If you're interested in non-fiction, check out The Witch of Lime Street: Séance, Seduction, and Houdini in the Spirit World by David Jaher, which explores a controversial contest during the height of the 1920s Spiritualism craze sponsored by Scientific American. This contest offered a large cash prize to the first medium declared authentic after passing rigorous scientific investigation conducted by its impressive committee of five judges. This has it all: Sir Arthur Conan Doyle, Harry Houdini, and the woman who was at the height of her fame viewed as the most credible medium in the United States. Read my review here.
If you're interested in fiction, check out Dark Equinox and Other Tales of Lovecraftian Horror by Ann K. Schwader (ankh_hpl). This is a stunning collection of beautiful and haunting weird fiction, half standalone stories and half interconnected tales. There's no weak link in this chain; each tale is dark, rich gem in which the Outside breaks through into our world. Read my review here.
"Women's Corridor" by Sibeaster. Licensed under Public Domain via Commons.
Now let's go to some spooky places today!
Listening to the Skeptoid podcast (which I highly recommend) reminded me of its Episode 323: "Eight Spooky Places, And Why They're Like That." Here is the Skeptoid's -- that is, Brian Dunning's -- list of spooky places.
8. Eternal Flames at Jwala Devi Temple (India)
7. New Haven's Cemetery in a Basement (United States)
6. Mapimí Silent Zone or La Zona del Silencio (Mexico)
5. Underground Tomb at Okinawa (Japan)
4. The Skeleton Lake of Roopkund (India)
3. Dead on Display at Capuchin Monastery (Sicily)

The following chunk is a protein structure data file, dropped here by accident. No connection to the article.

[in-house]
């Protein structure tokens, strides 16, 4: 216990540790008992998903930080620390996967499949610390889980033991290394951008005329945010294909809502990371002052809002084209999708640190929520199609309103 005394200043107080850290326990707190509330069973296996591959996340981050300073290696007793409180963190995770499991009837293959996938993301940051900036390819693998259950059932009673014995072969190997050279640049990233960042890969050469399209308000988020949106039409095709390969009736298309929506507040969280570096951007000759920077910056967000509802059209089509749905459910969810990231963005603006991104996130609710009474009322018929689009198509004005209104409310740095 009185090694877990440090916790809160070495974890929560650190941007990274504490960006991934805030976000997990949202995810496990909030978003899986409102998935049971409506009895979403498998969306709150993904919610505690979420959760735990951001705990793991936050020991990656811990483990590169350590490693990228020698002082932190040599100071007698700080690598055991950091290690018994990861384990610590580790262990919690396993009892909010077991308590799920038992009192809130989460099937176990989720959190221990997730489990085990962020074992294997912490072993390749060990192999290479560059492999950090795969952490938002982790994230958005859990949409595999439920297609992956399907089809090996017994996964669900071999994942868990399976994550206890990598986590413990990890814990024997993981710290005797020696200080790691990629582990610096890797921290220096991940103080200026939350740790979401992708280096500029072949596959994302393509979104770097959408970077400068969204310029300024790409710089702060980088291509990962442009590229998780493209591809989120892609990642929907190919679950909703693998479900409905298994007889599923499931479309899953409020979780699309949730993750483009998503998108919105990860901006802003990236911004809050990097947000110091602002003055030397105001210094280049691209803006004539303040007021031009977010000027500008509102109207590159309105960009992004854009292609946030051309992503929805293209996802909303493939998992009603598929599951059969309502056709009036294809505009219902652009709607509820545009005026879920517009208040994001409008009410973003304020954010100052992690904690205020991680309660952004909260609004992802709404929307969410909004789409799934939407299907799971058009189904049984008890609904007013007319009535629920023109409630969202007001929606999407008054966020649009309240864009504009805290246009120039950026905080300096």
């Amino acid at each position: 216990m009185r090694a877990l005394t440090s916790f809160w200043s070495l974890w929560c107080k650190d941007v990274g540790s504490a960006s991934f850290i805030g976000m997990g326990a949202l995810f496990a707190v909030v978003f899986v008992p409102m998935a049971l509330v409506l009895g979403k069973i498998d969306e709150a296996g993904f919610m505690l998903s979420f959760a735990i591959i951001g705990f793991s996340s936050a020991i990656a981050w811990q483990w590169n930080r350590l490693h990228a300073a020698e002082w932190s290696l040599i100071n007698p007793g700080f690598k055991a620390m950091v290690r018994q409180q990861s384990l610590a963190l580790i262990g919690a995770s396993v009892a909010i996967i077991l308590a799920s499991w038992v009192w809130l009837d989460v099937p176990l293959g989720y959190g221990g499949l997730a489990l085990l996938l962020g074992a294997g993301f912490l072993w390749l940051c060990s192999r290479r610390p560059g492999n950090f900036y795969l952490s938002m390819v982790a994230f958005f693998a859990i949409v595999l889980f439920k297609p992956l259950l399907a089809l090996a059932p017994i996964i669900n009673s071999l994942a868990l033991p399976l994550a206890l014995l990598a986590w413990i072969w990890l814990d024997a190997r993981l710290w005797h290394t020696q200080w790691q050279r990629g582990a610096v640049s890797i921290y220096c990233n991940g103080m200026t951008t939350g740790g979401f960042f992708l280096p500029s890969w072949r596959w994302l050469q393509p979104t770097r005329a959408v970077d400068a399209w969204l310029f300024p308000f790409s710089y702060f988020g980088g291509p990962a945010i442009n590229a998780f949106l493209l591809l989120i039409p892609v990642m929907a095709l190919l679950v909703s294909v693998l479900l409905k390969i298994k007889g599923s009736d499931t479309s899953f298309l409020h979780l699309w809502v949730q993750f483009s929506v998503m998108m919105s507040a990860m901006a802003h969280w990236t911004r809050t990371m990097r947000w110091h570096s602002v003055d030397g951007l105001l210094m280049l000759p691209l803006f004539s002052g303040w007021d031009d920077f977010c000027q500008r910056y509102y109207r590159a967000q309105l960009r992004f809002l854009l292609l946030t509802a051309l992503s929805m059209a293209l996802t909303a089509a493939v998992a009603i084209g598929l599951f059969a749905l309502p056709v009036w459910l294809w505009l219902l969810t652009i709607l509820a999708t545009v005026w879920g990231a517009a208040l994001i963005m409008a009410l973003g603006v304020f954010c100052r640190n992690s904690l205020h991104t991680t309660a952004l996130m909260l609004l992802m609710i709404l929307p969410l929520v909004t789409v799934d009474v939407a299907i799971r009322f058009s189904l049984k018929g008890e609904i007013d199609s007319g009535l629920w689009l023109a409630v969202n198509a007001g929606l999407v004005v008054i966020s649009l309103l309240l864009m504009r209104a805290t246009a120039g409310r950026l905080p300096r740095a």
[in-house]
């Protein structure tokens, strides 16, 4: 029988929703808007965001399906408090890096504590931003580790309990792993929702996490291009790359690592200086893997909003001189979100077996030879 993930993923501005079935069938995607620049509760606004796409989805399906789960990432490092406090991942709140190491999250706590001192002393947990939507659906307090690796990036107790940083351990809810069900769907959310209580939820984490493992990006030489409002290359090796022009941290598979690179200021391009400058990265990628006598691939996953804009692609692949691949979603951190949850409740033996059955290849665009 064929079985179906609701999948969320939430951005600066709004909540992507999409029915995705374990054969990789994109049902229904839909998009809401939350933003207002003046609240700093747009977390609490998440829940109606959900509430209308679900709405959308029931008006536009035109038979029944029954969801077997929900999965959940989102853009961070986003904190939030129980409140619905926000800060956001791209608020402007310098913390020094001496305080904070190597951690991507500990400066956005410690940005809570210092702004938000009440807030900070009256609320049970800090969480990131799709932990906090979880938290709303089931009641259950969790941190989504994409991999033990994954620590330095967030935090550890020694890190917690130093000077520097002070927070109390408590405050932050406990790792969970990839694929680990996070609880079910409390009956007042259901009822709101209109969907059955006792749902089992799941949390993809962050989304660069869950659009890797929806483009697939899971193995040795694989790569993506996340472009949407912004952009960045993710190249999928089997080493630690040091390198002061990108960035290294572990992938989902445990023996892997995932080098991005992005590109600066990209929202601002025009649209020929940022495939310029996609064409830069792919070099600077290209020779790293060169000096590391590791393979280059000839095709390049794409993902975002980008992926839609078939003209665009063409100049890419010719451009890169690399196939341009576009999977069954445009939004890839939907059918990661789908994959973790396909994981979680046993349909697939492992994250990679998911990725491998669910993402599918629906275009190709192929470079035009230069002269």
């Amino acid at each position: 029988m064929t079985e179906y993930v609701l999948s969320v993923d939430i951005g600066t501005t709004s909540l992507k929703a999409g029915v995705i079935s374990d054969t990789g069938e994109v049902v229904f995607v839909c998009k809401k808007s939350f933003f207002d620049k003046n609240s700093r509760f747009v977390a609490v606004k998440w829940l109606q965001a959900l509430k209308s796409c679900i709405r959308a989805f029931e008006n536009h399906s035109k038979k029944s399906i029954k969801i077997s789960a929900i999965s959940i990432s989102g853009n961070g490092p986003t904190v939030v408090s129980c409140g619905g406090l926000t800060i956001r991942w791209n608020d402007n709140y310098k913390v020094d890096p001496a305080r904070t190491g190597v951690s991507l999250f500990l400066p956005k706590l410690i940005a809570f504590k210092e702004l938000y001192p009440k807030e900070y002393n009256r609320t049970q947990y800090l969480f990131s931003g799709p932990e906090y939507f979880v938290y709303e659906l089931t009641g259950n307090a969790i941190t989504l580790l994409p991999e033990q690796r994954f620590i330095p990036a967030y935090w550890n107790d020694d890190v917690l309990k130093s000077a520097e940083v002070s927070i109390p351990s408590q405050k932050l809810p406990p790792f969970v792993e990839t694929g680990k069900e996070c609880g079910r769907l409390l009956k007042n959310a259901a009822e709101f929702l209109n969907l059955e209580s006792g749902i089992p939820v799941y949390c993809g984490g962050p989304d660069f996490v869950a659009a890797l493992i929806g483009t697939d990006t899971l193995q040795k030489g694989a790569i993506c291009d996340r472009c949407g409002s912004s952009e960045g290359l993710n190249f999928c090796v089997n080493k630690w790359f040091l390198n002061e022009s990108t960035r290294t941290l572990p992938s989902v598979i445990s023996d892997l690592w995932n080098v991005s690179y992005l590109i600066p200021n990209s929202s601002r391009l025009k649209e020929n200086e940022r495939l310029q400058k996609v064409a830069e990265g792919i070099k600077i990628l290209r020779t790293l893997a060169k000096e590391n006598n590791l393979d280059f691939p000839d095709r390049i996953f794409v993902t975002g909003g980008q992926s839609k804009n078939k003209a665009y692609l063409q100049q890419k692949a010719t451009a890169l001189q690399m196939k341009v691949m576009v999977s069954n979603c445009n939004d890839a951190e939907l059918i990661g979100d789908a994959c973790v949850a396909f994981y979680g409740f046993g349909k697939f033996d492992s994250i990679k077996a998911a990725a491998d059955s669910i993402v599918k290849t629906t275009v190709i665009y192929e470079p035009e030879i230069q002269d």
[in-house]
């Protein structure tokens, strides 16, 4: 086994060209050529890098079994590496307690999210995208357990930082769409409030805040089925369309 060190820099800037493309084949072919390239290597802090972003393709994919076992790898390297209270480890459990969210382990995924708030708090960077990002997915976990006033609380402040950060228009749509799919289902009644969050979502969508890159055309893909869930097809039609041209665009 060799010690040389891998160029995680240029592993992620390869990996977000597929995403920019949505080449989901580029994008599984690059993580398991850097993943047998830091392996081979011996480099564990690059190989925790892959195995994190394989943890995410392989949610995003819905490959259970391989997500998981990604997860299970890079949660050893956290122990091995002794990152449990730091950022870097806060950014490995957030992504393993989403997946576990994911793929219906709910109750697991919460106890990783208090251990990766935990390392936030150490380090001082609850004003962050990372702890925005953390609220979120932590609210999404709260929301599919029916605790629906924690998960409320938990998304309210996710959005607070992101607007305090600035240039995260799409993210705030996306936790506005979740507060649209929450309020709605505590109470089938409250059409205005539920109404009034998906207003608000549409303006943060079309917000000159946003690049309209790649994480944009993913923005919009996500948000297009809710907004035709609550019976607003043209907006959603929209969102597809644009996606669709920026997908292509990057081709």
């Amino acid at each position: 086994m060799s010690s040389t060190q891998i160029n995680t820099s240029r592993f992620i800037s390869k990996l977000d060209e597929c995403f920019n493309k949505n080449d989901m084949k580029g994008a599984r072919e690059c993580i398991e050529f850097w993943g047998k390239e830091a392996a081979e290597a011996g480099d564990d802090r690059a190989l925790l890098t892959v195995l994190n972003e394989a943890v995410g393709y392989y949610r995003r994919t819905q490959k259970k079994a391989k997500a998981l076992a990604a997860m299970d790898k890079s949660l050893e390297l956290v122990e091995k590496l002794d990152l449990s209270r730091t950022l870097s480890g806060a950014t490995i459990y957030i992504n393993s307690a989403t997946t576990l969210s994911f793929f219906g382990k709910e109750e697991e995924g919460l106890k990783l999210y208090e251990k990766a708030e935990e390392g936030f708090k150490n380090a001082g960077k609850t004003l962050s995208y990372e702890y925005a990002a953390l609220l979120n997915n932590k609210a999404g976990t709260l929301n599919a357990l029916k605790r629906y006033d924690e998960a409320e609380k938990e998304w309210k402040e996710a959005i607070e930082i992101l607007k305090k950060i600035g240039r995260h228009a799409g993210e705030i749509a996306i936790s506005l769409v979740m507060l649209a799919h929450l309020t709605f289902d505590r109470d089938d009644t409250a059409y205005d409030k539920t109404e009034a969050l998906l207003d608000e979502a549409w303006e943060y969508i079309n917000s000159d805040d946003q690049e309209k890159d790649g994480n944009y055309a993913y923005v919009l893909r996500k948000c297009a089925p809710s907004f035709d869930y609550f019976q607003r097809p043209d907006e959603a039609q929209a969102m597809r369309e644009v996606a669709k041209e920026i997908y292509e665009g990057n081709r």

2. Skeleton Cleaning at Pomuch Cemetery (Mexico)
1. Zoroastrian Towers of Silence (India, Iran, Pakistan, and various)
For full descriptions and explanations of these eerie locales, check out the transcript of this podcast episode.
I'll add a few more to this list, if you don't mind...
* Aokigahara, or the Suicide Forest (Japan)
I think "Suicide Forest" says it all.
* The Catacombs of Paris (France)
One word: skulls.
* The Grounds and Catacombs of Kensal Green Cemetery (England)
There's something about the way the ground rolls and pitches and seems to be vomiting up the stones and coffins.
* Westminster Burial Ground and Catacombs in Baltimore (United States)
The church was built over the original burial ground to discourage graverobbing. I was fortunate to get the "special tour," which included folding myself double and shuffling in alone where the expert tour guide no longer will go, into the all-but-buried (pardon the pun) Robb family grave area. It was comforting to know Edgar Allan Poe was nearby. My photos don't do the experience justice, but they are here.
Okay, your turn. What other places are spooky, and how did they get that way?